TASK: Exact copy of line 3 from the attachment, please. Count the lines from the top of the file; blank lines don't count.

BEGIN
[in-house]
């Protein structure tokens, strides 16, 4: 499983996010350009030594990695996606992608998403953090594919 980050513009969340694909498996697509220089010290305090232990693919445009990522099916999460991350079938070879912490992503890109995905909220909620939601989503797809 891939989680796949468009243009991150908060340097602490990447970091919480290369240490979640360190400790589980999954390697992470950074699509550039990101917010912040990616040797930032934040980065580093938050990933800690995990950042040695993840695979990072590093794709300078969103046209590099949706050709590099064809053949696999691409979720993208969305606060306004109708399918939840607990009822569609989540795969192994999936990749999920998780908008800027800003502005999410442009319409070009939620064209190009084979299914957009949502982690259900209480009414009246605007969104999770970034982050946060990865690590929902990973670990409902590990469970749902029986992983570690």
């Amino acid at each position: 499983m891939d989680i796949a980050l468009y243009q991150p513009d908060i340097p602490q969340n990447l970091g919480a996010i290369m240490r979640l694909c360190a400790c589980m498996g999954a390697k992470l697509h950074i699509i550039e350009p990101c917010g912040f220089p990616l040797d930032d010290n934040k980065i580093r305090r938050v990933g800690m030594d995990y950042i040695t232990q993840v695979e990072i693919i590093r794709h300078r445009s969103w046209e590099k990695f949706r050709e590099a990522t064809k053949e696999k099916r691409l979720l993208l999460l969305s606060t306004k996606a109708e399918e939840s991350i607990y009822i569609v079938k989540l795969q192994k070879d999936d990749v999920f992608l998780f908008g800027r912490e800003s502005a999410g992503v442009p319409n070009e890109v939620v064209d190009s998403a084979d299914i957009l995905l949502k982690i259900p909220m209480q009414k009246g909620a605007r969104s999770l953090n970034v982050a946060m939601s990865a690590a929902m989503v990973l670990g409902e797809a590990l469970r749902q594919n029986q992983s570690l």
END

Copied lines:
């Amino acid at each position: 499983m891939d989680i796949a980050l468009y243009q991150p513009d908060i340097p602490q969340n990447l970091g919480a996010i290369m240490r979640l694909c360190a400790c589980m498996g999954a390697k992470l697509h950074i699509i550039e350009p990101c917010g912040f220089p990616l040797d930032d010290n934040k980065i580093r305090r938050v990933g800690m030594d995990y950042i040695t232990q993840v695979e990072i693919i590093r794709h300078r445009s969103w046209e590099k990695f949706r050709e590099a990522t064809k053949e696999k099916r691409l979720l993208l999460l969305s606060t306004k996606a109708e399918e939840s991350i607990y009822i569609v079938k989540l795969q192994k070879d999936d990749v999920f992608l998780f908008g800027r912490e800003s502005a999410g992503v442009p319409n070009e890109v939620v064209d190009s998403a084979d299914i957009l995905l949502k982690i259900p909220m209480q009414k009246g909620a605007r969104s999770l953090n970034v982050a946060m939601s990865a690590a929902m989503v990973l670990g409902e797809a590990l469970r749902q594919n029986q992983s570690l």